NOMPU SIZIBA: On Thursday last week [November 22] Motus Holdings was unbundled from Imperial Holdings and listed as an independent company on the JSE.
So why spin out of Imperial? And now that it is independent, what will its focus be, and where is it looking to strike growth? To give us an idea I’m joined on the line by Ockert Janse van Rensburg, the chief financial officer at Motus Holdings.
Ockert, you listed independently on the JSE last week. Just give the listeners a sense of what the business is about.
OCKERT JANSE VAN RENSBURG: Nompu, it is so that, eventually, through our people, products and services, we can unlock value for our shareholders in the near term. In brief, what our business is about is that we operate across the full value chain – except for manufacturing on the automotive side of the business. We are doing this through virtually four sectors.
The one would be our vehicle and import distribution. There we are the largest importer of vehicles into the South African market, mainly through some of the well-known brands such as Hyundai, Kia, Renault and Mitsubishi – where we also distribute parts and panels into the automotive side in South Africa.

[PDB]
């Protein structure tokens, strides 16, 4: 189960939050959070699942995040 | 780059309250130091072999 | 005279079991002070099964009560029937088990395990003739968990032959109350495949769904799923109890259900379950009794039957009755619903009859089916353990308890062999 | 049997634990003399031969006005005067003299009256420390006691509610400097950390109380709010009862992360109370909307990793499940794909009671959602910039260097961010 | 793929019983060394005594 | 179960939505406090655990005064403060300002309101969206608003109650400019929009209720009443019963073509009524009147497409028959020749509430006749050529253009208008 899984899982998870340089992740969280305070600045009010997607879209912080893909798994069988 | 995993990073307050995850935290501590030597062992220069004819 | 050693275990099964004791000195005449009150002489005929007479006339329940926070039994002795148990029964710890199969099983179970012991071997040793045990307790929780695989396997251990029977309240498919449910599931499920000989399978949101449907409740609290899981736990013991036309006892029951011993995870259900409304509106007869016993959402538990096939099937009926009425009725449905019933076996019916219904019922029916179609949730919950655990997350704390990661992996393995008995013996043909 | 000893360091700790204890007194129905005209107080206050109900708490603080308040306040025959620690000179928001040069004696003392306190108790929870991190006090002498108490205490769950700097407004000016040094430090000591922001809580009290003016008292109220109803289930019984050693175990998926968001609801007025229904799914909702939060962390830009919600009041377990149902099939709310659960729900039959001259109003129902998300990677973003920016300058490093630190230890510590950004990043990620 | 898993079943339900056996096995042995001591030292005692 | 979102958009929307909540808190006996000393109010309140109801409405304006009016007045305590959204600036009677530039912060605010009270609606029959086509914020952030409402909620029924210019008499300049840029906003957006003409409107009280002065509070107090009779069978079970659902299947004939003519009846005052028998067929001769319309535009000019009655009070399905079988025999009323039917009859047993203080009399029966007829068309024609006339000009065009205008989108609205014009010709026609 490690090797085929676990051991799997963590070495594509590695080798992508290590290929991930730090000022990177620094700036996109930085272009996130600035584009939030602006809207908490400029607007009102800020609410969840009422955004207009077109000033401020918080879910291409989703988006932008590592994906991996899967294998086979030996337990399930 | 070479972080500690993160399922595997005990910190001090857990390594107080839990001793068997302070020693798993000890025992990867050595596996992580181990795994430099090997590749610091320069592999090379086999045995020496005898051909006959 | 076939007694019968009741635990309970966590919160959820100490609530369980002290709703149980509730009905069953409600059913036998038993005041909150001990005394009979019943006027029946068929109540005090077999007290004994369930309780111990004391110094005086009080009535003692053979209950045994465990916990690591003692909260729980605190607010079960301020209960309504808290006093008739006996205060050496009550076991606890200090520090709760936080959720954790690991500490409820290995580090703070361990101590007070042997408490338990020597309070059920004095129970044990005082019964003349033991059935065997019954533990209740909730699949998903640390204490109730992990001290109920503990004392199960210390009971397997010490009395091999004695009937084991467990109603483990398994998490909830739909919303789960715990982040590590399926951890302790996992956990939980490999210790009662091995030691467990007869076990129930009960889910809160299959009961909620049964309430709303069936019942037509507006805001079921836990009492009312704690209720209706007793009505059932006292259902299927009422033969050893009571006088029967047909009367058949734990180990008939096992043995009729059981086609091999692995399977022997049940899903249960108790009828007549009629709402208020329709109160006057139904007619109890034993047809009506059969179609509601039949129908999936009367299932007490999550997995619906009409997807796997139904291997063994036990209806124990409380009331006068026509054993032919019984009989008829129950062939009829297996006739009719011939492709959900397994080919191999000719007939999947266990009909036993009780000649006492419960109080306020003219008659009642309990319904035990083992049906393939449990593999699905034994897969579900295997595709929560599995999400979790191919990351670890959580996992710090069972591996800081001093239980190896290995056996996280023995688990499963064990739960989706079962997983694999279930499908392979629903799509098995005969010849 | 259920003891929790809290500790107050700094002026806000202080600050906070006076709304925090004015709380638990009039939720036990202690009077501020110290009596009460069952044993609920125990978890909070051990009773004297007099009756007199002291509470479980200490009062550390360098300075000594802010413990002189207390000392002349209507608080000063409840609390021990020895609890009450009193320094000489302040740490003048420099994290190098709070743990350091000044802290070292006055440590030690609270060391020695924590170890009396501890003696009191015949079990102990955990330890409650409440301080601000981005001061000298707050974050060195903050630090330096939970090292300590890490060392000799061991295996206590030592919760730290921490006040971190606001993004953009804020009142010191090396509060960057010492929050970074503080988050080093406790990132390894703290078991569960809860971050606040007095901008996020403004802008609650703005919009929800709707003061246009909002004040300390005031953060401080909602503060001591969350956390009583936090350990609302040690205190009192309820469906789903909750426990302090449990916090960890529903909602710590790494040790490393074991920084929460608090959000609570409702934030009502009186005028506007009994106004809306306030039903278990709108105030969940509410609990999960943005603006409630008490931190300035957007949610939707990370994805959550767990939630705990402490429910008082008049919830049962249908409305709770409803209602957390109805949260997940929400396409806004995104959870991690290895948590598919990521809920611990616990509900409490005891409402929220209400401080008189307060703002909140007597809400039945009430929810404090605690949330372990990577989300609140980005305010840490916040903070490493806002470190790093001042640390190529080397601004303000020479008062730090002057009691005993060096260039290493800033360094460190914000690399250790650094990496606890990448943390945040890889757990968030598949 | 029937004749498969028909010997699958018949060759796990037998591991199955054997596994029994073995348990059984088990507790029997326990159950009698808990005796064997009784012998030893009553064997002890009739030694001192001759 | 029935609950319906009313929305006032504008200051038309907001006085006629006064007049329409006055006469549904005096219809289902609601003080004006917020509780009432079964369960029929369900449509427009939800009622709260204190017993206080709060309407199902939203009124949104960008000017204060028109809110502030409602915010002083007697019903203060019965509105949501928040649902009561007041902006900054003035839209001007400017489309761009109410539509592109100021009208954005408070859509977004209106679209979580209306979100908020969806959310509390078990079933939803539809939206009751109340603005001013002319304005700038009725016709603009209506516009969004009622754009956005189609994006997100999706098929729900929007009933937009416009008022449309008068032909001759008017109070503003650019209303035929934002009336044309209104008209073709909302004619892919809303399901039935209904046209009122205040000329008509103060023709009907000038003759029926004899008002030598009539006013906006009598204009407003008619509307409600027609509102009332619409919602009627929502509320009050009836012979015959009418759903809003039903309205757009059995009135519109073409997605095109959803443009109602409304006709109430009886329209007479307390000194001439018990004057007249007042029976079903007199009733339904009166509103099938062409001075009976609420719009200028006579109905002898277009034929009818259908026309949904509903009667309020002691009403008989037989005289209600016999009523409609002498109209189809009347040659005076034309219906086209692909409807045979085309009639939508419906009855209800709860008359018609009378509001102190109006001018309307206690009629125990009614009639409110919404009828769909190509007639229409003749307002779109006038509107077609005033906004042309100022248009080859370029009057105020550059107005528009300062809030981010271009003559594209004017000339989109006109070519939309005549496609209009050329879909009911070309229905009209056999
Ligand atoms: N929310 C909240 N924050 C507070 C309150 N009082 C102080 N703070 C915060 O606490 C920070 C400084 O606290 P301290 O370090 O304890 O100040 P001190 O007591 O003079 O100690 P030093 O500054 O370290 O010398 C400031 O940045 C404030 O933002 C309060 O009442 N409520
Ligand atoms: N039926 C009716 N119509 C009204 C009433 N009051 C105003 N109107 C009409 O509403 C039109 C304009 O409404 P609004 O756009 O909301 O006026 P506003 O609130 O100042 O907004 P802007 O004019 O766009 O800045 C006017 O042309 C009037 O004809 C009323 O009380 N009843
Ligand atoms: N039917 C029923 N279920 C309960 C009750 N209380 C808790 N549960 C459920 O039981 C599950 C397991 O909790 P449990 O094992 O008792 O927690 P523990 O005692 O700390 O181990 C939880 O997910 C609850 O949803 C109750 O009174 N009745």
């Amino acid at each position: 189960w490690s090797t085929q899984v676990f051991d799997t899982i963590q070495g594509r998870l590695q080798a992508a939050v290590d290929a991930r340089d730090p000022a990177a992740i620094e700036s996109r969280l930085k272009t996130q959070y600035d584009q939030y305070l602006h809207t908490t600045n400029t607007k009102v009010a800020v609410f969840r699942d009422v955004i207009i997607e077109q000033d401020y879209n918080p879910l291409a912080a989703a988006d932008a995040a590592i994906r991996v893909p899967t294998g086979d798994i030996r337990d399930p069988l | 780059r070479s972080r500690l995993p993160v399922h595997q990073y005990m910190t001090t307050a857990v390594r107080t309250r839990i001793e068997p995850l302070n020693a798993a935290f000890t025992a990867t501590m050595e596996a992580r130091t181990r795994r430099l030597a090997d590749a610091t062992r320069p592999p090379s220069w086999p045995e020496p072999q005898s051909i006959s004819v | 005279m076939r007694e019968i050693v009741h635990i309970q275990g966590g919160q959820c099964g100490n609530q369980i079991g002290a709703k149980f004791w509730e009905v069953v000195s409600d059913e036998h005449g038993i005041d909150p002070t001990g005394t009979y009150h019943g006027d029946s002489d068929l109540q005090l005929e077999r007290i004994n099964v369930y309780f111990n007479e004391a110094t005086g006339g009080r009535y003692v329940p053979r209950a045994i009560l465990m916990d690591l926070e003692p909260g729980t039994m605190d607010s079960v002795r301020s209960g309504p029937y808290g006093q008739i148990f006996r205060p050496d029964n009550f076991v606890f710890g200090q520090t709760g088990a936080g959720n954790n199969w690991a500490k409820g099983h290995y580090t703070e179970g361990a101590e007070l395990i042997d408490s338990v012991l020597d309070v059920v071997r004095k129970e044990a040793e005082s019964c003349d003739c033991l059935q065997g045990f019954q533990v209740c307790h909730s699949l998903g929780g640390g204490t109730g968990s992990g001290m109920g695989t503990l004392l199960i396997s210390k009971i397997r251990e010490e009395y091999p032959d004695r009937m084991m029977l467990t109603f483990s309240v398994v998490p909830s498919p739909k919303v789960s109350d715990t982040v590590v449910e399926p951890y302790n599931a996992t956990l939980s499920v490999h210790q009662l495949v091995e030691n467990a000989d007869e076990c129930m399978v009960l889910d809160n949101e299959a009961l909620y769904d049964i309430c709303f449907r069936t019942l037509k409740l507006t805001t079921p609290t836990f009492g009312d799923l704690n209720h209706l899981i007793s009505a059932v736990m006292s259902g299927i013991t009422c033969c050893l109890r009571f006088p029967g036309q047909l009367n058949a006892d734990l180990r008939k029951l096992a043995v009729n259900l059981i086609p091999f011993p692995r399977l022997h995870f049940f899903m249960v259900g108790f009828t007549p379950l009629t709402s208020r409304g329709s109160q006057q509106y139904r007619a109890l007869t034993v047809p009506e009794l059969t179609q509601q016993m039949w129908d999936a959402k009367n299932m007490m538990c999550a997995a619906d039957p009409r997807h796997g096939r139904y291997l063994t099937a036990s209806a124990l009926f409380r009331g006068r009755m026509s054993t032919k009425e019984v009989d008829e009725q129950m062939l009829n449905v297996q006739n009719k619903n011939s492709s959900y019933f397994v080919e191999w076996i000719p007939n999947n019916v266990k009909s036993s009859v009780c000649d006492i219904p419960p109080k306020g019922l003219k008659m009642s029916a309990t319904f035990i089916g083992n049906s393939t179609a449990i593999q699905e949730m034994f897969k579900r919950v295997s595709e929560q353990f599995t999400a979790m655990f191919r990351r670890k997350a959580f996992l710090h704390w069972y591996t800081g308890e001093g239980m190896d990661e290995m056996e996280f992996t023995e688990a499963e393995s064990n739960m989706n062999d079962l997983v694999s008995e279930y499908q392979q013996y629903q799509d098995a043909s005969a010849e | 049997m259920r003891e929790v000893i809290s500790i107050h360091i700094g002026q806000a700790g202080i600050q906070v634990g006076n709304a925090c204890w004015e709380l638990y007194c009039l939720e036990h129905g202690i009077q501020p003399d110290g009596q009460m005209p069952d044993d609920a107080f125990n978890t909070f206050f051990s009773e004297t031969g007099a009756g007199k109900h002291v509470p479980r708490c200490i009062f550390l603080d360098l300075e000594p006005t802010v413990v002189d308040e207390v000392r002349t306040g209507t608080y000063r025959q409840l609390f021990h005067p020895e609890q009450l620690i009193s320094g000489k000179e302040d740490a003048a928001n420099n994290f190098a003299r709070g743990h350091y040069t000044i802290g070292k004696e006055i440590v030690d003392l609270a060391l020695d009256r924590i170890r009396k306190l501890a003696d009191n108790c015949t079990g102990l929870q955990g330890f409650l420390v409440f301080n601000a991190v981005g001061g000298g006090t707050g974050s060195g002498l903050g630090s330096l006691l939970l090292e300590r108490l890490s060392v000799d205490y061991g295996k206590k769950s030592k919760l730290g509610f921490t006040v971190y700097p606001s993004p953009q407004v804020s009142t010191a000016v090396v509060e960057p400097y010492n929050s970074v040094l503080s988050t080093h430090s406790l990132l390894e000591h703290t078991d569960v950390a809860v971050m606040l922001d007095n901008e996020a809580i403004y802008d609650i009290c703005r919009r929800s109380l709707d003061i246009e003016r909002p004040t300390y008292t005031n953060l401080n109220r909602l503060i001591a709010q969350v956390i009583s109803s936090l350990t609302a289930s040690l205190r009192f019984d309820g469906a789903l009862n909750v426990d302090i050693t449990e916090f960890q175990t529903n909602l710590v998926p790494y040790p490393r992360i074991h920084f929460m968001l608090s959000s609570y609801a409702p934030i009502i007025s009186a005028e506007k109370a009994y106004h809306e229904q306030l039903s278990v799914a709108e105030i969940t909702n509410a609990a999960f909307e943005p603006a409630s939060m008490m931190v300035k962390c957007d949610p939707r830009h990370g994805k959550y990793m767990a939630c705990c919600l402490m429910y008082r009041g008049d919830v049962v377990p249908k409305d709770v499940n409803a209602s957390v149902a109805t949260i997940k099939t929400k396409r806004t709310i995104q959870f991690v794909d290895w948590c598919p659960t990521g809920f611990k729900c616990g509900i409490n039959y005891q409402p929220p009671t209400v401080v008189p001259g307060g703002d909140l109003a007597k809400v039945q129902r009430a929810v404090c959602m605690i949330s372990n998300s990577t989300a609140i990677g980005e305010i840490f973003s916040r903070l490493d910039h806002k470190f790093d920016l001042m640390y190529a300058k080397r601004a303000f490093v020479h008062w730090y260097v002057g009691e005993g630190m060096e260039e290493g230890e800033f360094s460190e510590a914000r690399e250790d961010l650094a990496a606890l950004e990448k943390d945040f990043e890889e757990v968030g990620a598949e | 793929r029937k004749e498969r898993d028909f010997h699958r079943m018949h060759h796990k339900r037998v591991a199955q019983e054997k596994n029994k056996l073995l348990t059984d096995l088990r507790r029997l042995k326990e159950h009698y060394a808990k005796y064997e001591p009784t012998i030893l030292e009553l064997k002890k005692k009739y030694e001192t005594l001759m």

The second segment of our business is around our retail chain. There we have an estimated 356 dealerships across the country, but also some offshore, mainly in the UK and Australia. There we sell all the imported brands, as well as all the well-known OEM [original equipment manufacturer] brands. In total we sell 23 different OEM brands – once again across a full spectrum. We also have a car rental business in that segment, namely Europcar and Tempest, which you are quite familiar with.
Our third pillar is around financial services, where we distribute and service the service and maintenance plans, mainly to do with our imported brands, but also across some of the other OEMs, as well as some joint ventures with financial institutions as well the insurance markets.